Is evil a separate reality … or do human beings’ narcissistic personality disorders mean the Light can be dominated by the Darkness … ?
Adolf Eichmann biography reveals another Nazi piece of work
ADOLF Eichmann, SS Obersturmbannfuhrer, was one of the Nazis primarily responsible for the mass deportation and murder of European Jews between 1939 and 1945.
After the Allied victory he went into hiding, first in Austria, where he farmed eggs, and later in Argentina, where he lived with his wife and children as part of Juan Peron’s community of Nazi sympathisers.
Eichmann was absent from the Nuremberg war crimes trials and came to be known as ‘‘the Nuremberg ghost’’. In 1960, he was kidnapped by a Mossad team and taken to Israel, where he was put on trial in 1961. Most observers of the trial noted that he showed no remorse and that he spoke willingly about himself. He was hanged in 1962. Today, Eichmann’s trial is considered a cathartic moment in the establishment of an Israeli identity.
His case is famous, in part, because of Hannah Arendt, who reported on the trial for The New Yorker, and in whose subsequent book, Eichmann in Jerusalem, a collection of reportage, the idea of ‘‘the banality of evil’’ originated. Arendt argued that Eichmann was neither maniacal nor particularly anti-Semitic, that he was ‘‘not a monster’’. Rather he was normal to the point of being mundane, a view supported by Eichmann’s presentation of himself at the trial.
Now German academic Bettina Stangneth has written Eichmann Before Jerusalem, which details his life before the trial — and aims to achieve what Claude Lanzmann achieved in the context of Nazi crimes in his film Shoah: snuff out any possibility of innocence or denial.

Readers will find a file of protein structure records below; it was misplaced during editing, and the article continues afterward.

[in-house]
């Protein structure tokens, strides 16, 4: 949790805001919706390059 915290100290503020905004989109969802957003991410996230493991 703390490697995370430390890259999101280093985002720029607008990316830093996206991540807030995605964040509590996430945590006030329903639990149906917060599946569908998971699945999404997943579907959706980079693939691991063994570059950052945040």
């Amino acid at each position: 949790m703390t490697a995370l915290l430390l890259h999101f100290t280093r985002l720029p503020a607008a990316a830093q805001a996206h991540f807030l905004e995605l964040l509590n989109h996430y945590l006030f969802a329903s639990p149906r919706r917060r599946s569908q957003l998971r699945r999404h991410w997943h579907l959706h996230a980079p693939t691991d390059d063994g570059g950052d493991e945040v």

Working in and around Arendt, Stangneth presents Eichmann as a deeply ideological, fanatical careerist who saw himself as important and creative.
Her image of Eichmann is of much more than a mere functionary, and far from that of a normal man. In dialogue with Arendt, Strangneth creates a psychological portrait of Eichmann as deliberate, calculating and intelligent. He was proud of his ‘‘innovations’’ and thought a lot about his life’s work. The ways in which he spoke about himself while in power are at odds with how he spoke about himself at his trial.
Stangneth argues that the faceless functionary identity we associate with Eichmann is due to his wily ability to manipulate and deceive his listeners. She never goes as far as to suggest that Arendt, along with the rest of the world, was taken in by Eichmann — that remains unsaid, but open to interpretation. Stangneth carefully avoids mentioning Arendt’s name too often and when she does it’s with reverence. She makes use of a lot of evidence that was unavailable to Arendt.
Anna Heyward is a New York-based Australian journalist.
Eichmann Before Jerusalem: The Unexamined Life of a Mass Murderer
By Bettina Stangneth
Translated by Ruth Martin
Scribe, 608pp, $45
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